As Venus continues to settle lower, it becomes your reference point as a very slender Moon joins it, well to the left. But just to the Moon’s lower left, a tiny spark of light appears very close to 9 o’clock, the sizzling hot planet Mercury. July never offers a great view of Mercury, always very low. A pair of binoculars or a spotting scope will help.

On this day in 1969, millions of people on the Earth watched as one man, Neil Armstrong, became the first person to visit the Moon, the first of six successful missions to the Moon. You’ll see the Moon this evening as a slender Crescent, low in the west-northwest, with our future mission target to its left, the planet Mars.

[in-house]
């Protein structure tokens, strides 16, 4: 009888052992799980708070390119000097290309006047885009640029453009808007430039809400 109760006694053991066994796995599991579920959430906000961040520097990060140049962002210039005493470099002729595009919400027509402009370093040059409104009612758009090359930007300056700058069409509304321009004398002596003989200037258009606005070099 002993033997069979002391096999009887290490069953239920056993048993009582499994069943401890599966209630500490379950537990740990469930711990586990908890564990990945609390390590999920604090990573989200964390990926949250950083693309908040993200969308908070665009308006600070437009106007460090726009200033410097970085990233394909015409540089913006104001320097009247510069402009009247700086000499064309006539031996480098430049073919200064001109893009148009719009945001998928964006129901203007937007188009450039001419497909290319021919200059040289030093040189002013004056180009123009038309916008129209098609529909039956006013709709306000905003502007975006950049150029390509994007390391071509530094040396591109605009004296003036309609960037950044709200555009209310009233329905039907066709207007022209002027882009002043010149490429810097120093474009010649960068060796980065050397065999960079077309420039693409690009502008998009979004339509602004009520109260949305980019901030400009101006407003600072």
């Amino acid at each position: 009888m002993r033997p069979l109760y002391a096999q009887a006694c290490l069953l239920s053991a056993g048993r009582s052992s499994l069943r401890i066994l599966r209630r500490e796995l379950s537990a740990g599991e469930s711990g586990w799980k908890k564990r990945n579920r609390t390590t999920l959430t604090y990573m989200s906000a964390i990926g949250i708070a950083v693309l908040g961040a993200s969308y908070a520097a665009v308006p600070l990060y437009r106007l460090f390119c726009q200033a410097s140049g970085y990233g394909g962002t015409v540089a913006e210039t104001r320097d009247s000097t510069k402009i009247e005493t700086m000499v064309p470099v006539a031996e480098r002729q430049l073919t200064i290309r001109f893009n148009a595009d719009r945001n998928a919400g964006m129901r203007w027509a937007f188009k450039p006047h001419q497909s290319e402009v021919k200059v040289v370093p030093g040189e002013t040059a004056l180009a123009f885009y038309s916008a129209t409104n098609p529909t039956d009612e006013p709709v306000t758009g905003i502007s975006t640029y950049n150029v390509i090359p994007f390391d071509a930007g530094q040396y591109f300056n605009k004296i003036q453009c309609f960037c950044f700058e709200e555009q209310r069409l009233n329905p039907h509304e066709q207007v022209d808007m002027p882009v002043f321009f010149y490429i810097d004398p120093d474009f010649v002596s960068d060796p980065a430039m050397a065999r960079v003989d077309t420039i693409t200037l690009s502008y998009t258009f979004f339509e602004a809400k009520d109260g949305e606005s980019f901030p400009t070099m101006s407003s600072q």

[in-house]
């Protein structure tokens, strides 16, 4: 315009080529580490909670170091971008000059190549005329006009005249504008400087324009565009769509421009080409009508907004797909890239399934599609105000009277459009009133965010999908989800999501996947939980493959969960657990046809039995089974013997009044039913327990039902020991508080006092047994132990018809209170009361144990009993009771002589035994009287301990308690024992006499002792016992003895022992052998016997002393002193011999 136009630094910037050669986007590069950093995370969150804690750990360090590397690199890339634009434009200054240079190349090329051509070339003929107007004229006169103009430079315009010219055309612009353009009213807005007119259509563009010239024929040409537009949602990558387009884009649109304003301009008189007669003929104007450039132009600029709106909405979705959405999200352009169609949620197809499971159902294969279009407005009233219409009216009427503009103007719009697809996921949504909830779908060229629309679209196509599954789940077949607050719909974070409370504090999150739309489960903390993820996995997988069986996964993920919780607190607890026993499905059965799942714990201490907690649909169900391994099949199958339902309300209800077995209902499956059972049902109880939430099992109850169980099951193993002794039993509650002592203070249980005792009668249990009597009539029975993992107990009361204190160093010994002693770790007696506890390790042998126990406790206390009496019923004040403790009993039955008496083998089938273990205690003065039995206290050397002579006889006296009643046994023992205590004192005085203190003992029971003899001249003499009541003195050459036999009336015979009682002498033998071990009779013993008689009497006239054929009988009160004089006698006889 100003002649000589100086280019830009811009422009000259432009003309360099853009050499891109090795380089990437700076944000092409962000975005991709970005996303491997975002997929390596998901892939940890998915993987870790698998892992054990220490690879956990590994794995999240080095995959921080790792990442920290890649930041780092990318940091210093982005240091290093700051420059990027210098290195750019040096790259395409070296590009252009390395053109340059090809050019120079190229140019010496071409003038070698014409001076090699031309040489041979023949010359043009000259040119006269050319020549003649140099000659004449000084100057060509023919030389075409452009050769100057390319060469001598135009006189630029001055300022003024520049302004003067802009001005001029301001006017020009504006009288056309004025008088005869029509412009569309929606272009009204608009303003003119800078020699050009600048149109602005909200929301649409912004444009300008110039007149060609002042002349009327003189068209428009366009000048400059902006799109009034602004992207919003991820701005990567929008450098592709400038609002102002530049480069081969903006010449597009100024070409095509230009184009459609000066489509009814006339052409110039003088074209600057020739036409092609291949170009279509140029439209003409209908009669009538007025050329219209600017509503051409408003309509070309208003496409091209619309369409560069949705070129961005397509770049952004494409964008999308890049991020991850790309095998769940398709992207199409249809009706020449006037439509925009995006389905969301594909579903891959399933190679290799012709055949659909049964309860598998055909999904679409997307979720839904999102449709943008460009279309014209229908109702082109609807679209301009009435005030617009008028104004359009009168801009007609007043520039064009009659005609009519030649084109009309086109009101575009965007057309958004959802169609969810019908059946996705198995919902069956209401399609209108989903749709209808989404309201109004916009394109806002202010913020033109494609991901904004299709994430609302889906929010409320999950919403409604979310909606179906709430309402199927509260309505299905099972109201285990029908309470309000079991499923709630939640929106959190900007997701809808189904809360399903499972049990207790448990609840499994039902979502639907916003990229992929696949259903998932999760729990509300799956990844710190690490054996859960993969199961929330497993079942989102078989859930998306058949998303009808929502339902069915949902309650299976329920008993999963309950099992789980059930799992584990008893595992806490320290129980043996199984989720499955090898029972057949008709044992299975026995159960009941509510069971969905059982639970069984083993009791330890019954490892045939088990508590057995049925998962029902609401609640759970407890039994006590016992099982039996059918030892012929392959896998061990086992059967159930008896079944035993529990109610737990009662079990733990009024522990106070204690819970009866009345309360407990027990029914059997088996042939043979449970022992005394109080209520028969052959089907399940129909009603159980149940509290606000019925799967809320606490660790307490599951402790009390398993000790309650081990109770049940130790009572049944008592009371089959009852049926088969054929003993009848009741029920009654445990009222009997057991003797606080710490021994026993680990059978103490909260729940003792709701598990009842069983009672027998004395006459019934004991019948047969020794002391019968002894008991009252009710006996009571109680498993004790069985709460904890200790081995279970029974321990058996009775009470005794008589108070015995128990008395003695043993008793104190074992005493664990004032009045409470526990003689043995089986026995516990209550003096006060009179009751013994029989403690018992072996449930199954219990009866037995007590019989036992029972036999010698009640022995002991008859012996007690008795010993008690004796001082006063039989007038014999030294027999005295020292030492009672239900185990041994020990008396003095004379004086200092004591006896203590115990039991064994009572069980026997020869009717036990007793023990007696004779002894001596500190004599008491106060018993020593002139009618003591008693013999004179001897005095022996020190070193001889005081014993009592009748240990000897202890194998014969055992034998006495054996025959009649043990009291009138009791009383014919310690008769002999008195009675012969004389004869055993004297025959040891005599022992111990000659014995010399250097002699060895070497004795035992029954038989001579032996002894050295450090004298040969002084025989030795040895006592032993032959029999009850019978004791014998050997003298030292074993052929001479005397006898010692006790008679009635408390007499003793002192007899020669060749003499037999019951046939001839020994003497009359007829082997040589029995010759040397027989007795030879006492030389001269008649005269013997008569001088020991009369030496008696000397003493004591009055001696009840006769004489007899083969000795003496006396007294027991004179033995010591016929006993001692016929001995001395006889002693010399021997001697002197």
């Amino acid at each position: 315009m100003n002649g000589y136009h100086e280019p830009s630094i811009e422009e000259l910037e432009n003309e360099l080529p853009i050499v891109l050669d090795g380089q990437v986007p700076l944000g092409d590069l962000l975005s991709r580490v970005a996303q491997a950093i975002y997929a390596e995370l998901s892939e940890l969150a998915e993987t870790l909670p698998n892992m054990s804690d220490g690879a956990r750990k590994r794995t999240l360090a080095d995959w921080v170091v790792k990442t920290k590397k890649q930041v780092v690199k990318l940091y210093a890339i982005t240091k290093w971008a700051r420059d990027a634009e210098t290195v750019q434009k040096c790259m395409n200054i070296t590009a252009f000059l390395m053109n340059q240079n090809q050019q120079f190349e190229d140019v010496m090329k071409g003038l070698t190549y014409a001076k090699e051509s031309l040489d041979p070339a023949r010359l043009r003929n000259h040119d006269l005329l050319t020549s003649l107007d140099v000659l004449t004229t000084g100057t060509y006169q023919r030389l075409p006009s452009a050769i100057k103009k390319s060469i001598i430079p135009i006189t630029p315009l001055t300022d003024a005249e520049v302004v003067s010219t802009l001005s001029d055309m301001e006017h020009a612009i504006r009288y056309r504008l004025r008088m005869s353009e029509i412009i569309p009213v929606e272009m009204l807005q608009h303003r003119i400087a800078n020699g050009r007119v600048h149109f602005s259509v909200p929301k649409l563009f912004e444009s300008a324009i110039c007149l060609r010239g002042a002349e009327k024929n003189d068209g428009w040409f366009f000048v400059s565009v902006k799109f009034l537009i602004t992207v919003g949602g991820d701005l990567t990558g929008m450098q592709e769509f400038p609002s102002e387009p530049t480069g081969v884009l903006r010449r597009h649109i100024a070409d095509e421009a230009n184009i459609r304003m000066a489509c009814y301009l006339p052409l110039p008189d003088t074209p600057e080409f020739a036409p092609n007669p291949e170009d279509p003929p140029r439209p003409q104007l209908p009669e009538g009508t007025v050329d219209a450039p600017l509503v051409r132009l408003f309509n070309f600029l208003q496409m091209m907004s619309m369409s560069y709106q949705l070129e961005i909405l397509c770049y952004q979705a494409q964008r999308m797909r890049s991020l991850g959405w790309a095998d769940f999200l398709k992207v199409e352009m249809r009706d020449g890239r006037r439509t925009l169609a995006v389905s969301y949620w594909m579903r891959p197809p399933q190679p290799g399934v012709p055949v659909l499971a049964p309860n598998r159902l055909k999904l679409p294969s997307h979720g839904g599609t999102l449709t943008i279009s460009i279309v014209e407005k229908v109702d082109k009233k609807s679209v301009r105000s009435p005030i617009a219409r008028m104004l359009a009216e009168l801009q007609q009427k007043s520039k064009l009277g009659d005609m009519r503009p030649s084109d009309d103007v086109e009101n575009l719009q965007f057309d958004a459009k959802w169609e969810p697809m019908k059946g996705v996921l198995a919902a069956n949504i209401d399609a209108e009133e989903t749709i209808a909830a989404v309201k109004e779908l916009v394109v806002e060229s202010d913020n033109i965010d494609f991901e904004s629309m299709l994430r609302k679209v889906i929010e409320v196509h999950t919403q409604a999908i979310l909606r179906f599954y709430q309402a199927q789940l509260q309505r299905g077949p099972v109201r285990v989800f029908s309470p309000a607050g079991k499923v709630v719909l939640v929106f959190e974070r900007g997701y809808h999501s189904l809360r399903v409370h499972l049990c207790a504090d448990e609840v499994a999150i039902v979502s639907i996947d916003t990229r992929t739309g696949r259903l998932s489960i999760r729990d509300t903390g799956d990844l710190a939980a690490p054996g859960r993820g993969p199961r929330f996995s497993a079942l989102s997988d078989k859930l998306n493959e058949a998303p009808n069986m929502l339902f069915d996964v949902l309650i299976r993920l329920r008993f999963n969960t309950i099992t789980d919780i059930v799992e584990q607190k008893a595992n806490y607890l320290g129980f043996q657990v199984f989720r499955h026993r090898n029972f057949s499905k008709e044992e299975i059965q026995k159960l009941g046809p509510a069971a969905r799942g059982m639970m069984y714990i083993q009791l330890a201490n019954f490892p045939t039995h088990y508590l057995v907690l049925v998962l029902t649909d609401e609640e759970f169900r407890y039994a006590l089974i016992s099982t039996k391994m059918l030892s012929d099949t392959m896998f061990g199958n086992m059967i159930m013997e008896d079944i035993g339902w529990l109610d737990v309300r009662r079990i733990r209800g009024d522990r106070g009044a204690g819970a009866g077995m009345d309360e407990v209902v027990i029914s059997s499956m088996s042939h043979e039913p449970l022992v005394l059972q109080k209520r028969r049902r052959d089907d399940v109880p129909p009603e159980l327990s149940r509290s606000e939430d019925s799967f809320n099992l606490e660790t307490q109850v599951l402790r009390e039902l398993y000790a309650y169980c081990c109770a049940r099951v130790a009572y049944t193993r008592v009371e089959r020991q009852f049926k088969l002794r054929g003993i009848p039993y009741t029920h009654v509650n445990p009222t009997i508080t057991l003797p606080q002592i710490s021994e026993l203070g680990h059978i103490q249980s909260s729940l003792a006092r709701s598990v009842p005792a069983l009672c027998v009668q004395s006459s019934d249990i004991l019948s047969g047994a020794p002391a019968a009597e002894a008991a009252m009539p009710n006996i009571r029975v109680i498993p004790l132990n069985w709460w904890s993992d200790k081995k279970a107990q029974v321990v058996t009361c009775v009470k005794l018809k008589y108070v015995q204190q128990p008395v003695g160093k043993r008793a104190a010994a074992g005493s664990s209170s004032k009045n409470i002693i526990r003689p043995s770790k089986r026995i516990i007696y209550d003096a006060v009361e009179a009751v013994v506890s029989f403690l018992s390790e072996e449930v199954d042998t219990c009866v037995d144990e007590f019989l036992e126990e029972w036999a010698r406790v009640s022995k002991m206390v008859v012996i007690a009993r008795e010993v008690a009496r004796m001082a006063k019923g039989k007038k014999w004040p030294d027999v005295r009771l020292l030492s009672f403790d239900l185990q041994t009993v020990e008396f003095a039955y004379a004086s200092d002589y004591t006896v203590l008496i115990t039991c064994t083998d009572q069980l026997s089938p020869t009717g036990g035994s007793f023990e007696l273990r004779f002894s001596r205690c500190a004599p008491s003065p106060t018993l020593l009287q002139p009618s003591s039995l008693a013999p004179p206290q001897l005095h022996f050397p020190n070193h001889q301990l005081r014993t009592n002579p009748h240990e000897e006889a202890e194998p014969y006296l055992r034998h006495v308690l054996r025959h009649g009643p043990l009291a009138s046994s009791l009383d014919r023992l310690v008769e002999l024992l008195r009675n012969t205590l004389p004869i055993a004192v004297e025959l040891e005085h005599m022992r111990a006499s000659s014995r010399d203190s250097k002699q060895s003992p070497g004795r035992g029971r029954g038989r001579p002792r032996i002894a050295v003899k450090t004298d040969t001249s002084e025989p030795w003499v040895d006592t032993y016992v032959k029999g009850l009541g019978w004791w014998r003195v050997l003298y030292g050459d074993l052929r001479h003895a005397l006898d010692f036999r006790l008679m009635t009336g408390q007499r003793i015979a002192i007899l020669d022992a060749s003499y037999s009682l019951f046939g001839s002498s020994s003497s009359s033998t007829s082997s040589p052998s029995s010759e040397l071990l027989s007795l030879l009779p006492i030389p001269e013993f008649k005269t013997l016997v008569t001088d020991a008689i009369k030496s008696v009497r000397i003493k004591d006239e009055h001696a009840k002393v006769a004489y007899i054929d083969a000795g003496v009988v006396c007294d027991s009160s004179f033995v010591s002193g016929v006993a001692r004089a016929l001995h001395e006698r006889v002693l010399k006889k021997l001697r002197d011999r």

A thin slice of the waxing Crescent Moon appears low in the west, not enough to interfere with viewing a faint constellation, high in the north. Look between the stars of the Big and Little Dipper for the tail of Draco, the Dragon. It curves up and around the bowl of the Little Dipper as the Dragon’s body, then its neck stretches back up to its head near the zenith.